Image: Eurelectric

Investment in Europe’s distribution grids needs to be ramped out by over 50% from that in the last decade, Eurelectric and E.DSO find.

The two industry associations point to the distribution grids as the backbone of the digital and energy transition – they ensure continuous and reliable electricity flow, integrate the majority of renewable energy sources and enable the creation of new services for consumers – but they need to be fit-for-purpose in an increasingly decarbonised, decentralised and digitalised power system.

The study, carried out by Monitor Deloitte on the basis of detailed data from 10 European countries, finds that European distribution grids will need investments of €375-425 billion until 2030.

The single biggest investment driver is identified as modernisation of the infrastructure due to ageing. Approximately one third of the EU’s grids is over 40 years old and by 2030 the share is likely to surpass 50%.

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A further significant part of the investment need is driven by the ongoing energy transition. These include expansions and replacements related to integration of variable renewables such as solar and wind as well as to the progressive electrification of industry, transport and buildings.

Despite these investment requirements, with the right framework conditions and a smart tariff design the impact on electricity prices and grid tariffs can be moderate, the study finds.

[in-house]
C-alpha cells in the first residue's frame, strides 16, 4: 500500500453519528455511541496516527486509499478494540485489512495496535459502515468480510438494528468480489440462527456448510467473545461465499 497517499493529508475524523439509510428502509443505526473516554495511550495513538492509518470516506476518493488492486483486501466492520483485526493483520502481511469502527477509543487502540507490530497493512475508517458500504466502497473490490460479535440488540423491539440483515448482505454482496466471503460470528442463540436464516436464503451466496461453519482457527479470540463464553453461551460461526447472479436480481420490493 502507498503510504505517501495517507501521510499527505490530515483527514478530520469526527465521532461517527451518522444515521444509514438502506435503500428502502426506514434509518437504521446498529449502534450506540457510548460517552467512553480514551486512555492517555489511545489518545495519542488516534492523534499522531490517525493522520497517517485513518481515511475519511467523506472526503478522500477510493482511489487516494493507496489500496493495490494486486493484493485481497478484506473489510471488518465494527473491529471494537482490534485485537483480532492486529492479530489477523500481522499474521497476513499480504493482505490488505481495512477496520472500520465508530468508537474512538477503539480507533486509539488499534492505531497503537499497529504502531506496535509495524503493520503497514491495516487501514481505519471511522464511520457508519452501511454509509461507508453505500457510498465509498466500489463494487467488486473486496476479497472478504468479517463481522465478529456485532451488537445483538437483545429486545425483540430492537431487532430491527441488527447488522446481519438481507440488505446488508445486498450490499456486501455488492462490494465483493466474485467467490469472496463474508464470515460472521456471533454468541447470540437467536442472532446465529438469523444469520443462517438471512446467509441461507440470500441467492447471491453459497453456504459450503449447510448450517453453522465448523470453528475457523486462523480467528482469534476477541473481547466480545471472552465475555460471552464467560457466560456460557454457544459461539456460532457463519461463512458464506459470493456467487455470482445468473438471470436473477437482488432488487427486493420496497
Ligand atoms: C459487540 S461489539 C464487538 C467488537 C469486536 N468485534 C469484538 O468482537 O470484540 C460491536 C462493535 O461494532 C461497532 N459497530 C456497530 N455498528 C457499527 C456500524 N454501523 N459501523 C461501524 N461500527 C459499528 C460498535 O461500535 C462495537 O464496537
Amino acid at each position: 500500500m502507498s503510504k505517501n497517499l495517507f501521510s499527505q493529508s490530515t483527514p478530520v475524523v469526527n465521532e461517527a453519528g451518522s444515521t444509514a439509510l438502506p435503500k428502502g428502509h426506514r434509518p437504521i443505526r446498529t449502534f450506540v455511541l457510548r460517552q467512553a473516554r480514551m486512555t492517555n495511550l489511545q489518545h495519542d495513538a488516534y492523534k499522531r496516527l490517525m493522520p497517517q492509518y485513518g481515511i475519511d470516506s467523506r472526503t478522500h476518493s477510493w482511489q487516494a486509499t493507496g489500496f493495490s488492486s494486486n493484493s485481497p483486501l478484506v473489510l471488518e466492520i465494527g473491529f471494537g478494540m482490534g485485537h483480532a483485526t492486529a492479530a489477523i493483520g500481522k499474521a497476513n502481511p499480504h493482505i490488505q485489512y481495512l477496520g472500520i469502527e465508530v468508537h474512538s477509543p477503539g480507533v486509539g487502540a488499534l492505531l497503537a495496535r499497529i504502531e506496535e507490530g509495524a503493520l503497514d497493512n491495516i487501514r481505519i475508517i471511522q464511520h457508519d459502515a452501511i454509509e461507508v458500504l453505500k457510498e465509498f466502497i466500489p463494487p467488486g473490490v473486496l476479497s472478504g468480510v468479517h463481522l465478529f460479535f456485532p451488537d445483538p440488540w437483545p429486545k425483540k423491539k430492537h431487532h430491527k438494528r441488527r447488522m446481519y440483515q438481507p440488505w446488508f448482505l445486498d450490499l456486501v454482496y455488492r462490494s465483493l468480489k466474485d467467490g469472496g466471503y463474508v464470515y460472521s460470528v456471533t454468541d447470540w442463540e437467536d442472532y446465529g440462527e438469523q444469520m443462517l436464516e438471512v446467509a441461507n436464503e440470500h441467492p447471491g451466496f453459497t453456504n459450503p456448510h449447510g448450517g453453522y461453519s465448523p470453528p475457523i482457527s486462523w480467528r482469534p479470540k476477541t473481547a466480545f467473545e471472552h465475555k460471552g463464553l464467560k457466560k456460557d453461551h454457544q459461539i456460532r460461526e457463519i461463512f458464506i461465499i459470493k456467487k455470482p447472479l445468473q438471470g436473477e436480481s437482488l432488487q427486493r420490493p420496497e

Moreover, the societal benefits in relation to sustainability, economy and competitiveness are expected to outweigh the economic impacts. The EU could save over €175 billion in fossil fuel imports annually and reduce the average electricity costs by €28-37 billion in the long term.

Additionally, the study shows some 90% of investments, or €30-35 billion of annual revenue, could be captured by EU manufacturers and service providers. Overall, investments in distribution grids could sustain up to 600,000 jobs per year in the EU and UK.

“Grid investments are urgently needed for the energy transition and they hold a huge potential for job creation,” says Kristian Ruby, Secretary General of Eurelectric.

“With the right framework conditions we can make the 2020s the decade of distribution grids. We call on policymakers to improve investment frameworks and tariff design, facilitate access to EU funds and accelerate authorisation and permit granting processes.”

Study assumptions include the installation of 510GW of new renewable capacity comprised of 470GW of centralised solar and wind and 40GW of self-consumption. Almost three-quarters is connected to the distribution grids.

Cumulated annual growth rate of electricity demand is 1.8% and includes 50-70 million EVs and 40-50 million heat pumps.